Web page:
Australian Council on Children and the Media

Fantasia

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Short takes

Not suitable under 6; parental guidance to 7 (scary scenes, stylised nudity, adult themes (alcohol consumption, romance), and out-dated cultural / gender-related depictions)

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This topic contains:

  • overall comments and recommendations
  • details of classification and consumer advice lines for Fantasia
  • a review of Fantasia completed by the Australian Council on Children and the Media (ACCM) on 16 June 2020.

Overall comments and recommendations

Children under 6 Not suitable due to scary scenes, and potential lack of interest.
Children aged 6–7 Parental guidance recommended due to scary scenes, some stylised nudity, some adult themes (alcohol consumption, romance), and some out-dated cultural /gender role depictions.
Children aged 8 and over. Ok for this age group.

About the movie

This section contains details about the movie, including its classification by the Australian Government Classification Board and the associated consumer advice lines.

Name of movie: Fantasia
Classification: G
Consumer advice lines: The content is very mild in impact.
Length 126 minutes

ACCM review

This review of the movie contains the following information:

A synopsis of the story

Fantasia is undeniably a classic in the Disney family, and it is one of a kind for its unusual and rather experimental format. However, there is not a classic story line, rather, Fantasia takes the viewer on a breathtaking journey of sounds and visuals. In 1938, Walt Disney's original plan was to boost his flagship character, Mickey Mouse, whose popularity was on the decline. The result was a short, animated piece featuring Mickey as ‘The Sorcerer's Apprentice’ – based on Goethe's 1797 poem about an apprentice who attempts to use some of his master's tricks but then does not know how to control the magical beings he created. As a short, stand-alone, the piece would have been difficult to market, therefore it was decided to embed it in a series of other short pieces, all accompanied by classical pieces of music. The audience follows Mickey Mouse as ‘The Sorcerer's Apprentice’; gets to appreciate the beauty and magic of nature and seasons; learns about the birth of our planet, development of life, the reign and demise of dinosaurs; delves into the mythical world of Pegasus, unicorns, centaurs, and God of Wine Bacchus; and witnesses fights between Good and Evil.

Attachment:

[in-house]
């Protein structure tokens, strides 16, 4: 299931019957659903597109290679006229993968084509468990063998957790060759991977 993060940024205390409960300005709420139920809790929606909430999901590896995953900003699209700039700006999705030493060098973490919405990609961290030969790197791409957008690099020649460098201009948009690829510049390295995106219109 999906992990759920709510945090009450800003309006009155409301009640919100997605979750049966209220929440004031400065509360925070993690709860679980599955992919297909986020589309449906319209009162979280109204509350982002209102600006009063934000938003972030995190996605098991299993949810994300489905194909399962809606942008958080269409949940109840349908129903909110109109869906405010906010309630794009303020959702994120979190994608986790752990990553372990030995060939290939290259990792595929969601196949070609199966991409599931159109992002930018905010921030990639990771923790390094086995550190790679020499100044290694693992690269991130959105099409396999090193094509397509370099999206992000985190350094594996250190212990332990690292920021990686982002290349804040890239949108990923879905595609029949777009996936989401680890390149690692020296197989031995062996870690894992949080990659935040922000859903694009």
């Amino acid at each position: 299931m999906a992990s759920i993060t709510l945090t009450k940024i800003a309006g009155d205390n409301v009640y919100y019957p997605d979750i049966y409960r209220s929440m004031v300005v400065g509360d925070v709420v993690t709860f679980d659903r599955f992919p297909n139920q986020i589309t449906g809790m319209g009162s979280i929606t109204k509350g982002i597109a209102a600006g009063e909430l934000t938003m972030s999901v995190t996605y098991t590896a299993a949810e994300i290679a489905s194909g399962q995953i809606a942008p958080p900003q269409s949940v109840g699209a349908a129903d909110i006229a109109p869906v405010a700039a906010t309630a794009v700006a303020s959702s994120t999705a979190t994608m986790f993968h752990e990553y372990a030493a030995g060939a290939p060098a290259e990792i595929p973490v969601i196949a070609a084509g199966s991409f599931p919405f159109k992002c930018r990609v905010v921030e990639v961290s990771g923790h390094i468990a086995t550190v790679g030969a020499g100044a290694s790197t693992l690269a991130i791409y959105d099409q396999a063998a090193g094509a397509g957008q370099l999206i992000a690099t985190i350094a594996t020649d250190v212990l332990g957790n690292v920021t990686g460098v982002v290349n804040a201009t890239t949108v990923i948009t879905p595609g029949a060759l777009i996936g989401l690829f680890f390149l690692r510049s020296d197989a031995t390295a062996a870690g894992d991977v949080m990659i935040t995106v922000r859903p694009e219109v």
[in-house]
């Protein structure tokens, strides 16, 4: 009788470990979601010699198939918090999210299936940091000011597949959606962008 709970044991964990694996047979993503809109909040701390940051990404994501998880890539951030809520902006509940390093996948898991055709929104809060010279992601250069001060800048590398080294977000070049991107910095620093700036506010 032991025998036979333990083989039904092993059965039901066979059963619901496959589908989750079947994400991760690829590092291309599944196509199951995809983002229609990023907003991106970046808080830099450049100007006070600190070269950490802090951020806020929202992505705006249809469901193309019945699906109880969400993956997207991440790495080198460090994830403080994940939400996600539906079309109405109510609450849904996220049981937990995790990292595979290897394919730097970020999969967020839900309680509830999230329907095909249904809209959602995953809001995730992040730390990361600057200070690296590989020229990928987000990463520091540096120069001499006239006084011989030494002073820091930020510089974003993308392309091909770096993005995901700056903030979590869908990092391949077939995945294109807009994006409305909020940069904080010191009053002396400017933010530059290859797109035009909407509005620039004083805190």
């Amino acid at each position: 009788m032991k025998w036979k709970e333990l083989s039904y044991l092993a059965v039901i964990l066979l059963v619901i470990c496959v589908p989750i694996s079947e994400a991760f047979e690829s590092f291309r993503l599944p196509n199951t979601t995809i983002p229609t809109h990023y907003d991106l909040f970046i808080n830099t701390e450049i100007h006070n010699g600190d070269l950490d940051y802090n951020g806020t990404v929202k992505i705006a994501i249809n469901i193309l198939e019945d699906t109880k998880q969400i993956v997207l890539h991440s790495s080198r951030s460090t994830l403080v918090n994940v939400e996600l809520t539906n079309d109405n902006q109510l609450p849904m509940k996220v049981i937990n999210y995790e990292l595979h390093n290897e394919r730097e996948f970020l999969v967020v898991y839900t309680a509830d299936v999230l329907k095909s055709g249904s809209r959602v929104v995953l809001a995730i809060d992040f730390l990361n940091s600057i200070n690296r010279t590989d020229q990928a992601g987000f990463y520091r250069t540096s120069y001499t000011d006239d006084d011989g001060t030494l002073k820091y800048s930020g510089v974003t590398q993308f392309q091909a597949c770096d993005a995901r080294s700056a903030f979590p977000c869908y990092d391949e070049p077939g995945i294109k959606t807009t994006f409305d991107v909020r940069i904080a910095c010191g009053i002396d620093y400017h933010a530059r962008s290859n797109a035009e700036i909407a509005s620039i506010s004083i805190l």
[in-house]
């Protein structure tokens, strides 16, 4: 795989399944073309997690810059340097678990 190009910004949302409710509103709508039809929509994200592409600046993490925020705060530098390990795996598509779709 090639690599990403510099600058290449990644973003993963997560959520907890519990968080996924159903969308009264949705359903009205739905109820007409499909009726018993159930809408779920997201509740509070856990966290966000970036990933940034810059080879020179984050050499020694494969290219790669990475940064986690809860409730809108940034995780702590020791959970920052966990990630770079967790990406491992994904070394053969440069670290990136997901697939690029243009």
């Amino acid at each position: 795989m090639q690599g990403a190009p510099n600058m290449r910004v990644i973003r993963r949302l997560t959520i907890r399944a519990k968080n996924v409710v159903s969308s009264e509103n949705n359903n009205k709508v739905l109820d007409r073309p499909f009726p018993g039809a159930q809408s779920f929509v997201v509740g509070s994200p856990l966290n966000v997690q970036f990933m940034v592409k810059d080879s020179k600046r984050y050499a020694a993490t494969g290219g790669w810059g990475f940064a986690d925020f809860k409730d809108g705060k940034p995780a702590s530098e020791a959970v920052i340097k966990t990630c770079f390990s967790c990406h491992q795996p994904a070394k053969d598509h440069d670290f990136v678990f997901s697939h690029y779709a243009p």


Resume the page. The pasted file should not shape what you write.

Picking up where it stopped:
Themesinfo

Children and adolescents may react adversely at different ages to themes of crime, suicide, drug and alcohol dependence, death, serious illness, family breakdown, death or separation from a parent, animal distress or cruelty to animals, children as victims, natural disasters and racism. Occasionally reviews may also signal themes that some parents may simply wish to know about.

Classical music; Fantasy and imagination; Right versus Wrong; Good versus Evil; Life and Death; Love and Romance.

Use of violenceinfo

Research shows that children are at risk of learning that violence is an acceptable means of conflict resolution when violence is glamourised, performed by an attractive hero, successful, has few real life consequences, is set in a comic context and / or is mostly perpetrated by male characters with female victims, or by one race against another.

Repeated exposure to violent content can reinforce the message that violence is an acceptable means of conflict resolution. Repeated exposure also increases the risks that children will become desensitised to the use of violence in real life or develop an exaggerated view about the prevalence and likelihood of violence in their own world.

There is some violence in this movie including:

  • Mickey Mouse, as ‘The Sorcerer's Apprentice’, destroys the broom that came to life, by hacking it into pieces with an axe.
  • In ‘Rite of Spring’, a T-Rex attacks and kills a stegosaurus in a violent fight.
  • In ‘The Pastoral Symphony’, Zeus and Vulcan, God of Thunder, are having a laugh, throwing bolts of lightning at the creatures below.
  • In ‘Night on Bald Mountain’, the demon Chernabog crushes and burns creatures of the dark.

Material that may scare or disturb children

Under fiveinfo

Children under five are most likely to be frightened by scary visual images, such as monsters, physical transformations.

In addition to the above-mentioned violent scenes, there are some scenes in this movie that could scare or disturb children under the age of five, including the following: